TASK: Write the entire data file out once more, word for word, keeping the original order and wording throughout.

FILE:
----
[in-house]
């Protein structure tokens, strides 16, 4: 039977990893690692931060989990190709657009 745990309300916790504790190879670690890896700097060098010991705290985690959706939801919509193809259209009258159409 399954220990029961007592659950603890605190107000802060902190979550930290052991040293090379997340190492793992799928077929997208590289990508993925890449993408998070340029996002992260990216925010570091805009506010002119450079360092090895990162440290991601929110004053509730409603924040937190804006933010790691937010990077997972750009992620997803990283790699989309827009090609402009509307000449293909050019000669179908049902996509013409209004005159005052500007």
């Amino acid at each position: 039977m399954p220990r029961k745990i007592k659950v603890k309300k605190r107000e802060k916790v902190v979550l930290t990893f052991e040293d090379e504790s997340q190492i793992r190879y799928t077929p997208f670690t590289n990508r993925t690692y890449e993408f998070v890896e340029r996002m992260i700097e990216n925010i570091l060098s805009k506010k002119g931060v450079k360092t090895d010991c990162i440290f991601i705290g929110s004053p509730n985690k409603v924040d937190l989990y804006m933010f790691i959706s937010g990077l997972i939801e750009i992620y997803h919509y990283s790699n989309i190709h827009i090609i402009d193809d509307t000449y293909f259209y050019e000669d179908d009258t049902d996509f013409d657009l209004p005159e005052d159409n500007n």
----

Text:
[in-house]
């Protein structure tokens, strides 16, 4: 039977990893690692931060989990190709657009 745990309300916790504790190879670690890896700097060098010991705290985690959706939801919509193809259209009258159409 399954220990029961007592659950603890605190107000802060902190979550930290052991040293090379997340190492793992799928077929997208590289990508993925890449993408998070340029996002992260990216925010570091805009506010002119450079360092090895990162440290991601929110004053509730409603924040937190804006933010790691937010990077997972750009992620997803990283790699989309827009090609402009509307000449293909050019000669179908049902996509013409209004005159005052500007």
């Amino acid at each position: 039977m399954p220990r029961k745990i007592k659950v603890k309300k605190r107000e802060k916790v902190v979550l930290t990893f052991e040293d090379e504790s997340q190492i793992r190879y799928t077929p997208f670690t590289n990508r993925t690692y890449e993408f998070v890896e340029r996002m992260i700097e990216n925010i570091l060098s805009k506010k002119g931060v450079k360092t090895d010991c990162i440290f991601i705290g929110s004053p509730n985690k409603v924040d937190l989990y804006m933010f790691i959706s937010g990077l997972i939801e750009i992620y997803h919509y990283s790699n989309i190709h827009i090609i402009d193809d509307t000449y293909f259209y050019e000669d179908d009258t049902d996509f013409d657009l209004p005159e005052d159409n500007n």